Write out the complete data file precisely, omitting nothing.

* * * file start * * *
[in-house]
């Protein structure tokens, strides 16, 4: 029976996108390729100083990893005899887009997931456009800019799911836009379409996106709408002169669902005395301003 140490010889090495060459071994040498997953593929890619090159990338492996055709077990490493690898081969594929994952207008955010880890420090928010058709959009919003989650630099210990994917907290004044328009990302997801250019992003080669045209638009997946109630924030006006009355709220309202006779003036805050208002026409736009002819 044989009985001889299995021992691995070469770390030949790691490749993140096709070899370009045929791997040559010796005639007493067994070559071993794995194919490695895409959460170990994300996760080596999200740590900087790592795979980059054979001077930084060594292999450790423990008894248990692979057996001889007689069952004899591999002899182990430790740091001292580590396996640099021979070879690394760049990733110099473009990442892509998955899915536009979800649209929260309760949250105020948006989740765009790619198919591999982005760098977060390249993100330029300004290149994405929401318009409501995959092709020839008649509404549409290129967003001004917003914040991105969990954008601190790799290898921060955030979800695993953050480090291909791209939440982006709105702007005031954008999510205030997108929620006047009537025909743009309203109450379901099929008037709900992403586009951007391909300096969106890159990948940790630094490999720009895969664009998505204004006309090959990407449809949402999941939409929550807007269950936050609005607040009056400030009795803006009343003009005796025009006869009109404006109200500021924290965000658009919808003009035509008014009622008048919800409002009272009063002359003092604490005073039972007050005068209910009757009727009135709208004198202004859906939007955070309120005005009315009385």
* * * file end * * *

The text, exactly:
[in-house]
């Protein structure tokens, strides 16, 4: 029976996108390729100083990893005899887009997931456009800019799911836009379409996106709408002169669902005395301003 140490010889090495060459071994040498997953593929890619090159990338492996055709077990490493690898081969594929994952207008955010880890420090928010058709959009919003989650630099210990994917907290004044328009990302997801250019992003080669045209638009997946109630924030006006009355709220309202006779003036805050208002026409736009002819 044989009985001889299995021992691995070469770390030949790691490749993140096709070899370009045929791997040559010796005639007493067994070559071993794995194919490695895409959460170990994300996760080596999200740590900087790592795979980059054979001077930084060594292999450790423990008894248990692979057996001889007689069952004899591999002899182990430790740091001292580590396996640099021979070879690394760049990733110099473009990442892509998955899915536009979800649209929260309760949250105020948006989740765009790619198919591999982005760098977060390249993100330029300004290149994405929401318009409501995959092709020839008649509404549409290129967003001004917003914040991105969990954008601190790799290898921060955030979800695993953050480090291909791209939440982006709105702007005031954008999510205030997108929620006047009537025909743009309203109450379901099929008037709900992403586009951007391909300096969106890159990948940790630094490999720009895969664009998505204004006309090959990407449809949402999941939409929550807007269950936050609005607040009056400030009795803006009343003009005796025009006869009109404006109200500021924290965000658009919808003009035509008014009622008048919800409002009272009063002359003092604490005073039972007050005068209910009757009727009135709208004198202004859906939007955070309120005005009315009385």